| 7. RC_Fail is possible with non-blocking semantics. (no matching request was waiting => return immediately, to be avoided as risk of busy polling)
| Øyvind: Or use an XCHAN, and you will not poll (busy or not) even in this situation. See below.
[EVR>] Do you have a (distributed) implementation and formal semantics that I can take a look at?
Øyvind: No and no. But there are plans for a paper.. It looks like it may be modeled in CSP, as Peter has already modeled it in occam(pi).
| Only giving priorities to messages make little sense as they don't use a lot of the processing resources, whereas Tasks/Processes do.
| Øyvind: I would regard message priority as controlling what a process should do when, so the above argument would be invalid
[EVR>] This seems to imply that receivers "pull", whereas in practice there is a partial order from sender to receiver. Priority itself is related to the tasks's periodicity in RMA. This is a fairly objective criterium not a subjective one. The scheduleability is related to frequency and CPU load. This is quite formally developed theory. Some tasks can have a highest priority (like alarm tasks monitors) so that they will start as soon as the event they were waiting for happens, but such tasks should actually never run unless there is a system level issue (e.g. temperature sensor reads a too high value because a valve got stuck).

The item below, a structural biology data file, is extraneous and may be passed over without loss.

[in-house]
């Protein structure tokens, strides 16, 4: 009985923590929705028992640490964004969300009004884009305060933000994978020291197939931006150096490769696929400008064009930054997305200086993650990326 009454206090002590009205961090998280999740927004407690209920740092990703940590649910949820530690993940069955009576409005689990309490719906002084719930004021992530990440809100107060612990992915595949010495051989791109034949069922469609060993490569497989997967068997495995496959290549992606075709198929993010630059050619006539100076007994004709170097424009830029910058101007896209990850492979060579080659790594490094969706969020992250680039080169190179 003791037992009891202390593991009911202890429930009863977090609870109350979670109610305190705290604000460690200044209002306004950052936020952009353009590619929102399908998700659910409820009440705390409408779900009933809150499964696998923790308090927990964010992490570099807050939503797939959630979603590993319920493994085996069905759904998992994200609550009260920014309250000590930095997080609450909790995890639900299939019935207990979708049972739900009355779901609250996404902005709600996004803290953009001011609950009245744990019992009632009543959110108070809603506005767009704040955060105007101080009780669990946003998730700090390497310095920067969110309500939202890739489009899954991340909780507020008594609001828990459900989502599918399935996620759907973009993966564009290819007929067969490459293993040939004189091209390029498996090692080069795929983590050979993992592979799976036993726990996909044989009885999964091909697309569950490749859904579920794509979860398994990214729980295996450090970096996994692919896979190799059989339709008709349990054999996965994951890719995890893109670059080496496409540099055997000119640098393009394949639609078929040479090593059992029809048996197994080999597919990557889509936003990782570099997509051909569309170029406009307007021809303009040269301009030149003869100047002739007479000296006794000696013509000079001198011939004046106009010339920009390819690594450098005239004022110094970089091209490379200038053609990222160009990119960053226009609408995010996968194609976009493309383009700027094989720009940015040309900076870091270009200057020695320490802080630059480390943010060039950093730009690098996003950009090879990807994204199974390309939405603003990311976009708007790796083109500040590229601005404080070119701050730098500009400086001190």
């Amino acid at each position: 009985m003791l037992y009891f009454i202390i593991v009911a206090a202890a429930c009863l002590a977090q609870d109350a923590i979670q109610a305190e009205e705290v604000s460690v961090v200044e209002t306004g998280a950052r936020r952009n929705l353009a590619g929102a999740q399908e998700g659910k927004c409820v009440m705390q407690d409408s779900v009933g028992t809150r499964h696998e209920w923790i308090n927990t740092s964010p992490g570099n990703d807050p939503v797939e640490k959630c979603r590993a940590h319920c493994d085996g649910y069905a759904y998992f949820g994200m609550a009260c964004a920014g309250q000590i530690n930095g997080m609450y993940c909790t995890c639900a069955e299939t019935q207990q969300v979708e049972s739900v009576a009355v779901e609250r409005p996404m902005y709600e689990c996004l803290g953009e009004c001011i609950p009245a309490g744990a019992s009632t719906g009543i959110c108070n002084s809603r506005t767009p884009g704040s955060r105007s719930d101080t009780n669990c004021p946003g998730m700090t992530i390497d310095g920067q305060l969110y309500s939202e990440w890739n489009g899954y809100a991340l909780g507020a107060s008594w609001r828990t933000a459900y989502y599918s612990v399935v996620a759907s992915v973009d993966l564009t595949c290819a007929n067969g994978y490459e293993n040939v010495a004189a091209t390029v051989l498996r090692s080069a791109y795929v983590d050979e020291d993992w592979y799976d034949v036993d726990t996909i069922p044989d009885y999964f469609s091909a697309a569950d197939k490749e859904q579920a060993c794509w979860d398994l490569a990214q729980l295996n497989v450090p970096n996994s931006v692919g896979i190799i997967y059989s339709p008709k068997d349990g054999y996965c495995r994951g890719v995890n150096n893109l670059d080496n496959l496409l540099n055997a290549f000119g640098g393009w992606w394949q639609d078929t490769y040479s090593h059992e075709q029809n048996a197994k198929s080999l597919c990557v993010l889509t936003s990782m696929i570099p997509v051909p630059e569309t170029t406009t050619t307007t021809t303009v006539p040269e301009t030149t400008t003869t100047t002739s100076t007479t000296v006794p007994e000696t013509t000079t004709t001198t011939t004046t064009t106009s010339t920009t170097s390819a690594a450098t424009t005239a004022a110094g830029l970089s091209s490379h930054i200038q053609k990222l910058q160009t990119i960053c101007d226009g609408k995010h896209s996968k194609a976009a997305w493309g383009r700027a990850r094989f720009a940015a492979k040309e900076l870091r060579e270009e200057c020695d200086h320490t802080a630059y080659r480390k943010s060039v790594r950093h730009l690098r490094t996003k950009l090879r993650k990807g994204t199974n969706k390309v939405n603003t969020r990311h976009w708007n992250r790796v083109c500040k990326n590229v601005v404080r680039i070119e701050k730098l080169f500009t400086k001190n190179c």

Øyvind: My name is Øyvind since 1.) my parents gave it to me 62 years ago and 2.) I haven’t changed it. But in other name spaces it is Oyvind or Öyvind.
| I am afraid I share your wishful thinking, even if I regret so.
| Øyvind I have introduced something I call “architectural leak” in :
“Architectural leak” from link to application level could be seen as application code
that is added to compensate for missing features at link level. Chained processes and
overflow buffers are needed when buffered channels are not supplied. Busy polling is
needed if the link level does not deliver appropriate flow control. The channel-readychannel
connected to a buffered channel, described in this paper as x-channel, would
decrease architectural leakage.
So, we’re all striving for architectural balance.
So there should be balance between “I have it all already in my API” and “I want to make it all in my language”.
XCHANs helps that balance!
[EVR>] This is what we allow wit the hubs. The core is generic and the synchronisation predicate as well as the action predicate (implemented as call-backs) can be modified or what we do is add hub types and theri services when an application has a vey good reason for it. Unused code is not linked in anyway.
Øyvind: Could be interesting to see “XCHAN in hub”